Novel oral drug improves sunlight tolerance in patients with
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Erythropoietic protoporphyria (EPP) is the most common cutaneous porphyria as well as the most common porphyria of any type in children. It’s a rare but devastating disorder, with an incidence estimated at 1 in 75,000-200,000. It involves acute cutaneous photosensitivity to sunlight, which takes the form of incapacitating burning pain that lasts 3-7 days and is then followed by erythema and edema.

These phototoxic reactions are extremely painful and cause the patients to have extreme fear of the sun. Current first-line therapy is sun avoidance, the use of zinc oxide sunblock, and protective clothing. It’s inadequate for most patients.Patients with EPP experience prodromal symptoms – tingling, itching, and burning. Dersimelagon prolongs the time to onset of these prodromal symptoms by increasing melanin density in the skin in a dose-dependent fashion. Consistent with the drug’s mechanism of action, there was also a dose-related increase in hyperpigmentation side effects. New freckles, skin hyperpigmentation, and melanocytic nevi were observed in many patients.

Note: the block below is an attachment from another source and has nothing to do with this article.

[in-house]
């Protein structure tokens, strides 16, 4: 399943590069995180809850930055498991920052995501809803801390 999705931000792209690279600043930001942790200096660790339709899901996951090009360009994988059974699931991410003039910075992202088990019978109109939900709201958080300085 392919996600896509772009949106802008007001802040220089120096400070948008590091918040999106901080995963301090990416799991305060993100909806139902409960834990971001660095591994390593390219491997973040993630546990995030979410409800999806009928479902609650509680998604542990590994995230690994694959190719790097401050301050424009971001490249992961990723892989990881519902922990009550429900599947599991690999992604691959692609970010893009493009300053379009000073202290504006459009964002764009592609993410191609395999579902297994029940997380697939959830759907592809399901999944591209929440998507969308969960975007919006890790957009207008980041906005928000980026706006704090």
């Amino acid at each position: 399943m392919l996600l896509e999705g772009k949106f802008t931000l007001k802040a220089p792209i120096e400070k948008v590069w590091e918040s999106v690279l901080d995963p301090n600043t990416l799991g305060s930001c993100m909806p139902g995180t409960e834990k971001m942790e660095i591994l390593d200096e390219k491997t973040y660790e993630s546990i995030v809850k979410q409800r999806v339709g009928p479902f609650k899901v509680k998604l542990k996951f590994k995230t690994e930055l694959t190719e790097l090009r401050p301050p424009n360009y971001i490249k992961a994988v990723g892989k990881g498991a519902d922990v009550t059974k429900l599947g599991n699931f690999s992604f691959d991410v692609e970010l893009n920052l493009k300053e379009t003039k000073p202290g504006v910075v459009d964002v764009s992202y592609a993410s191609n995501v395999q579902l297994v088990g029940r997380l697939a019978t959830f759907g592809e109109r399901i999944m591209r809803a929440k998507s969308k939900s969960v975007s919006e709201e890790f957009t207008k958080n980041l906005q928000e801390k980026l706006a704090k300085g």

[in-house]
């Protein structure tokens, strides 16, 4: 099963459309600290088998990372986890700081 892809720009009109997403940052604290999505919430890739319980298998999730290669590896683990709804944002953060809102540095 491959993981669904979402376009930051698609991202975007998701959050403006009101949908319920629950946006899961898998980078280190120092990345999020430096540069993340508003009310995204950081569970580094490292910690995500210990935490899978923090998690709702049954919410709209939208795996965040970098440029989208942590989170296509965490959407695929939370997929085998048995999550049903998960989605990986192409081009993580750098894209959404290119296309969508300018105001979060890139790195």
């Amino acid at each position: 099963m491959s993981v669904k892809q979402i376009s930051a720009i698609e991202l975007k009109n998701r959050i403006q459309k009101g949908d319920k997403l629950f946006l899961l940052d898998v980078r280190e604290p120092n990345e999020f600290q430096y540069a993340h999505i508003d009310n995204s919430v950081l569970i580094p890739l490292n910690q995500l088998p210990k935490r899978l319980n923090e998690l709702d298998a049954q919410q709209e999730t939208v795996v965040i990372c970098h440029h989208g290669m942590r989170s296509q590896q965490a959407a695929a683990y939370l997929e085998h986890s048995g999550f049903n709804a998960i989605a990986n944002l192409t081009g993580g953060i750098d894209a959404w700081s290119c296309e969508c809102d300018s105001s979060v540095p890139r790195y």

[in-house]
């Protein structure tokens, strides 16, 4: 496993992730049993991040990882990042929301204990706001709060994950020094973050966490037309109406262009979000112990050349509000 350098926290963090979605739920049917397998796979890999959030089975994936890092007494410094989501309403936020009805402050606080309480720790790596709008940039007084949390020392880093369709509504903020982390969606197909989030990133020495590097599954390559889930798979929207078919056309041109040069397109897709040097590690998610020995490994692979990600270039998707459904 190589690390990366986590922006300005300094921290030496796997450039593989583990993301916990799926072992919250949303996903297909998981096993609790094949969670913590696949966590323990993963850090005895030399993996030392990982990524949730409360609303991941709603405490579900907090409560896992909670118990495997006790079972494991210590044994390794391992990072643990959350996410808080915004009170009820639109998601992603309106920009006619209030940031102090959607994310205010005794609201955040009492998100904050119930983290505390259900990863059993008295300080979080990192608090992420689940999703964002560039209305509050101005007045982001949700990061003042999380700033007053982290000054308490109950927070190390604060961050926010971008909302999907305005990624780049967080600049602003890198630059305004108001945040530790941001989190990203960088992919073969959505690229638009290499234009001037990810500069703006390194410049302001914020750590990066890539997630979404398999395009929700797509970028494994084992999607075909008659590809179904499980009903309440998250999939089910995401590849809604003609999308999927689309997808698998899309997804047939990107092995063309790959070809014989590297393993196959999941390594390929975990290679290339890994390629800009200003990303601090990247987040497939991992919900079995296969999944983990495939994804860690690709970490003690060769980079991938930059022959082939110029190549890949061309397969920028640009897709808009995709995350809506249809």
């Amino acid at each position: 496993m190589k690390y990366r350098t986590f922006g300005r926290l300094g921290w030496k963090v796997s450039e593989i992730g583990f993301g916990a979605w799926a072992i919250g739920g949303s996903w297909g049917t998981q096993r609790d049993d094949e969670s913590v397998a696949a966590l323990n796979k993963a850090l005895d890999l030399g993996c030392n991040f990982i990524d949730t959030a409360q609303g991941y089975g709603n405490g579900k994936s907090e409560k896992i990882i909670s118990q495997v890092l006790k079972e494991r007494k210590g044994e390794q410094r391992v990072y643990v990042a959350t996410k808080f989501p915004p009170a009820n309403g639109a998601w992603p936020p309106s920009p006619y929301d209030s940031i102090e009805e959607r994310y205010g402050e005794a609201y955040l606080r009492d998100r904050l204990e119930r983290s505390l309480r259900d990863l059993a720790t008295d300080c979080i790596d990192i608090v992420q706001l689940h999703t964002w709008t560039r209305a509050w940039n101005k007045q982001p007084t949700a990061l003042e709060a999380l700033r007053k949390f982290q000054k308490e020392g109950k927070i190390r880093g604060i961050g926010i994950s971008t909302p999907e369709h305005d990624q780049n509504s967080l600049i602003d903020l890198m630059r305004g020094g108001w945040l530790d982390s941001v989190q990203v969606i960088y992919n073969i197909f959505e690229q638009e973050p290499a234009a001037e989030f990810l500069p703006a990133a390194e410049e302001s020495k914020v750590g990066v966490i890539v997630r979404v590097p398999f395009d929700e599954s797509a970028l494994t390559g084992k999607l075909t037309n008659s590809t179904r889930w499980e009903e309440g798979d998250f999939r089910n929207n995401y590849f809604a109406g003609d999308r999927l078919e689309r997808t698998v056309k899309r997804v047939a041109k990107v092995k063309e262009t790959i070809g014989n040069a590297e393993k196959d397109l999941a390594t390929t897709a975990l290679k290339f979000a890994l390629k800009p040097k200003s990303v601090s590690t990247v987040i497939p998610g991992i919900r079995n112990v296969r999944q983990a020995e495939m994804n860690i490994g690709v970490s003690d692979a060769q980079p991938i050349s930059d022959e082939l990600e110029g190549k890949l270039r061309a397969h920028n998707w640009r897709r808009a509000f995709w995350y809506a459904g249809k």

EPP is an inherited metabolic disorder caused by a genetic mutation resulting in deficient activity of the enzyme ferrochelatase. This leads to accumulation of protoporphyrin IX in erythrocytes, skin, and the liver. The excess protoporphyrin is excreted in bile and can cause hepatobiliary disease. Indeed, up to 5% of patients with EPP develop liver failure.

FDA approved afamelanotide (Scenesse), also a melanocortin-1 receptor agonist, to increase pain-free light exposure in adults with a history of phototoxic reactions EPP. It is administered as an implant every 2 months.